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Richardson (2003:44-46) – Dasein (There-being)

terça-feira 28 de novembro de 2023, por Cardoso de Castro

tradução parcial

Qual é a concepção inicial do ser-aí? Vimos como o ser-aí é concebido como uma compreensão de ser que é radicalmente finita. É, então, um fenômeno completamente ontológico (não antropológico), qualquer que seja a sua relação com o homem. O que quer que se diga dele será uma consequência deste caráter ontológico. A existência, assim entendida, é concebida como uma "irrupção" (Einbruch) na totalidade dos entes, em razão da qual esses entes enquanto entes se tornam manifestos. "Com base na [sua] compreensão de ser, o homem é o Aí através de cujo ser a irrupção manifestativa entre os entes tem lugar. …" [GA3  :206] Em outras palavras, o ser-aí é o Aí do ser entre entes — ele deixa-ser (manifestar) entes, tornando assim possível qualquer encontro com eles.


What is the initial conception of There-being ? We have seen how There-being is conceived as a comprehension of Being that is radically finite. It is, then, a completely ontological (not   anthropological) phenomenon, whatever may be its relation to man. Whatever is to be said of it will be a consequence of this ontological character. Existence, thus understood, is conceived as an “irruption” (Einbruch) into the totality of beings, by reason of which these beings as beings become manifest. “On the basis of [his] comprehension of Being, man is the There through whose Being the manifestive irruption among beings takes place. …” [1] In other words, There-being is the There of Being among beings — it lets beings be (manifest), thereby rendering all encounter with them possible. It follows, then, that, correlative to the referential dependence of There-being on beings, there is a dependence of beings on There-being that they be (manifest). In letting beings be (manifest), however, There-being obviously does not “create” them but only dis-covers (ent-decken) them as what they are. What about beings before There-being discovers them? The question cannot be asked, as long as one restricts oneself to the focus of sheer phenomenology. In any case, this mutual dependence between beings and There-being is in fact only an explicitation of what we said before about Being as a correlate of There-being [2] Hence the There-being, rather than a mere synonym for man, is essentially a coming-to-pass that takes place in man. Of course, this poses problems. If There-being takes place in man, what is the precise relation between the two? For that matter, what man are we talking about? There is an obscurity, then, [46] not only concerning the relationship between There-being and Being but concerning the relationship between There-being and man — all the more, then, between Being and man. If one retains a purely ontological (vs. anthropological) interpretation   of There-being, one can see that Jean Beaufret  ’s question becomes plausible, even inevitable: “How give a sense to the word ‘humanism’?” [CartaH:56]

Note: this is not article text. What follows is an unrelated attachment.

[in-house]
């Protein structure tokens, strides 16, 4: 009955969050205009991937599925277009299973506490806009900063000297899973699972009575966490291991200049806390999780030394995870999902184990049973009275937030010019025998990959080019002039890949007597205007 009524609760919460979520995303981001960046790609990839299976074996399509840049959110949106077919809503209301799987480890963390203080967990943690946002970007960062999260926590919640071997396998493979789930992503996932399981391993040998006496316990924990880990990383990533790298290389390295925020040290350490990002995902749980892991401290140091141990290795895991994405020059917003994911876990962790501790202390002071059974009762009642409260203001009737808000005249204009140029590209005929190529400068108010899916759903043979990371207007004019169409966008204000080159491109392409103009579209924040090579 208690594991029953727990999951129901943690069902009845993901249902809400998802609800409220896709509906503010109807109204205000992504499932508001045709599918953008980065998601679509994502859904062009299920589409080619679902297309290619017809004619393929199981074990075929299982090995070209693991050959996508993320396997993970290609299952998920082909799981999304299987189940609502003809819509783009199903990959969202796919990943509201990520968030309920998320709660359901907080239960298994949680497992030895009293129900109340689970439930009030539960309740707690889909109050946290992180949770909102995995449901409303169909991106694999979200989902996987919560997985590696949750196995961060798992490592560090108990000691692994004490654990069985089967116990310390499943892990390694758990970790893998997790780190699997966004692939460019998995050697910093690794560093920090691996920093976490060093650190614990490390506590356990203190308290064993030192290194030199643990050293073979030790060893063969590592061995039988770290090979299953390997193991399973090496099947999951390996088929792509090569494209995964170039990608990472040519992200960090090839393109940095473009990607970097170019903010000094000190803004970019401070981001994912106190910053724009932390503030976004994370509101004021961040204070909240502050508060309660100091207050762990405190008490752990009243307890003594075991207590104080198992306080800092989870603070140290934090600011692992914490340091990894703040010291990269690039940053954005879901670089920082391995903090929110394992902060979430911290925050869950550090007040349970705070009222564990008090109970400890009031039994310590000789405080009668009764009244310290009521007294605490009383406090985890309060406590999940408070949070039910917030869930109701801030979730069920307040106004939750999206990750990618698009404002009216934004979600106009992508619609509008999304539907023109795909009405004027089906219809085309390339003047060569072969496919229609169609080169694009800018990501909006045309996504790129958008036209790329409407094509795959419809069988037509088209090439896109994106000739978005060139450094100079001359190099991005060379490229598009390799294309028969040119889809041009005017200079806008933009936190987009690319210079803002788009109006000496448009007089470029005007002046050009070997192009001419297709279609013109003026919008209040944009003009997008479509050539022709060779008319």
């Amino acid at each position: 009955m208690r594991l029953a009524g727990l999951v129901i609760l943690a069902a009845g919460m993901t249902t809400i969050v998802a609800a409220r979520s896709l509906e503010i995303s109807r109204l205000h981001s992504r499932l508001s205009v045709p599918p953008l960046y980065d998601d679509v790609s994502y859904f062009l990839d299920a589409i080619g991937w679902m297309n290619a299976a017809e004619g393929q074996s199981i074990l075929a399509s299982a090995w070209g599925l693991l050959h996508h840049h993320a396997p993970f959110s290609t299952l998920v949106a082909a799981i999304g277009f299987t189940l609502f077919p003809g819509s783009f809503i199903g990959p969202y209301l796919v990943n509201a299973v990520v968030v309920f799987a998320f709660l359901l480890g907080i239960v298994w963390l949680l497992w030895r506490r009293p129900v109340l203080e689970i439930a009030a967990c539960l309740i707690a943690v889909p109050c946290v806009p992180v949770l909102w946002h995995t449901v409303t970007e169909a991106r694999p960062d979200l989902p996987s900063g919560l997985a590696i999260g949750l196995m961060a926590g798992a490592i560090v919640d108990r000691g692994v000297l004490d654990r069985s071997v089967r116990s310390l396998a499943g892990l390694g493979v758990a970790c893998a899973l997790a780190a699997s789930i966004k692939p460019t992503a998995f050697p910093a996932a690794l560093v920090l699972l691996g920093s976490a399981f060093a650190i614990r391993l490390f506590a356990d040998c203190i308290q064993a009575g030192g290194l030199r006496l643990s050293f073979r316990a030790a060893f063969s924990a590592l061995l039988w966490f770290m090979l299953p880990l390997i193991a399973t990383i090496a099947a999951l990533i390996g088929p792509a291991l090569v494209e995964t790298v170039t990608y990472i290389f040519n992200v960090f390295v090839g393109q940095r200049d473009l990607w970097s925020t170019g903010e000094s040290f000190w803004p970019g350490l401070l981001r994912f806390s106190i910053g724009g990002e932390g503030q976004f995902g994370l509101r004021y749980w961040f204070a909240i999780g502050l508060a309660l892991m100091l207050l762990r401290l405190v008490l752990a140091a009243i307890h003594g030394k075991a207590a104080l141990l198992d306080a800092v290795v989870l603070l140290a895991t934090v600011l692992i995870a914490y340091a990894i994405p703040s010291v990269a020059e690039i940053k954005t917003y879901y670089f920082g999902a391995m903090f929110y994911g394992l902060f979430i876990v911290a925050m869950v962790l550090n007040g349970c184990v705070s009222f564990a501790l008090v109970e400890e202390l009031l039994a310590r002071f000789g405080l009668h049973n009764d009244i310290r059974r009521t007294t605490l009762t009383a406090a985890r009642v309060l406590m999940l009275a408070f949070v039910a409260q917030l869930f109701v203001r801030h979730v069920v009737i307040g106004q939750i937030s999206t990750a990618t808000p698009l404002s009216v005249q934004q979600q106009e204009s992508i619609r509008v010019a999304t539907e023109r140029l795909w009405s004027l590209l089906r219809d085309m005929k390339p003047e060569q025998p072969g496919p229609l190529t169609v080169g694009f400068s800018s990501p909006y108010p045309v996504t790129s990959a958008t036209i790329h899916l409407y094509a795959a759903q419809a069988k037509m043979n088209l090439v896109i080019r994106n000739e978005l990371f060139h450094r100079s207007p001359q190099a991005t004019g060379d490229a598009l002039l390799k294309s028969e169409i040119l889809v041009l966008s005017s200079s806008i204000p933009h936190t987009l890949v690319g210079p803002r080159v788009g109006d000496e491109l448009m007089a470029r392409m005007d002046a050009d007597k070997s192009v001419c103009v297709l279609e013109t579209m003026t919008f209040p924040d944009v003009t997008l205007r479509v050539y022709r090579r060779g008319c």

Ver online : William J. Richardson

[RICHARDSON, W. J. H. Heidegger. Through Phenomenology to Thought. New York: Fordham University Press, 2003, p. 44]

[1“Auf dem Grunde des Seinsverständnisses ist der Mensch das Da, mit dessen Sein der eröffnende Einbruch in das Seiende geschieht,. ..” (GA3:206).


If it is by the irruption among beings of existence that these beings become manifest, then there is no difficulty in understanding how There-being “lets” these beings be (seinlassen). In letting them be manifest, it “liberates” them from concealment, [45] hence renders them free. We are prepared for Heidegger’s notion of liberty, at first so disconcerting. Liberty is liberation, sc. letting-be, hence not primarily an “act of the will” but a purely ontological process of the same order as, in fact identical with, There-being as transcendence [GA3:206; GA9].

But what is the precise relationship between There-being and man ? To be sure, the relationship is intimate. The entire problematic of fundamental ontology arises out of an attempt to explain the ontological structure of man which renders possible his natural penchant for metaphysics. We have seen how There-being is a comprehending of Being which is intrinsically finite, and which is the source of unity between the Being-question and the finitude of man who poses it. If fundamental ontology is not an anthropology, it is and remains an interrogation of There-being insofar as this is the ontological structure of man in his intrinsic finitude. It will be easy, then, to see why There-being is spoken of so often as the equivalent of man [GA3:13, 205-206]. It is perfectly understandable, too, why the author insists so strongly that There-being is always “mine,” to the extent that he will designate “mine-ness” as the second (after existence) fundamental characteristic of There-being [SZ:42-43].

But it could be exceedingly misleading to reduce this intimacy between There-being and man to the simple identification of There-being and the individual, still more to consider the ontological dimension as a property of man, more precisely of his intellect. Rather, the There-being is the ontological structure of man, ontologically prior (ursprünglicher) to man, and it is the finitude of There-being as an intrinsically finite comprehension of Being that is the ground of the finitude of man: “… more original than man is the finitude of There-being in him.”[[“… Ursprünglicher als der Mensch ist die Endlichkeit des Daseins in ihm.” (GA3:207). Heidegger italicizes whole.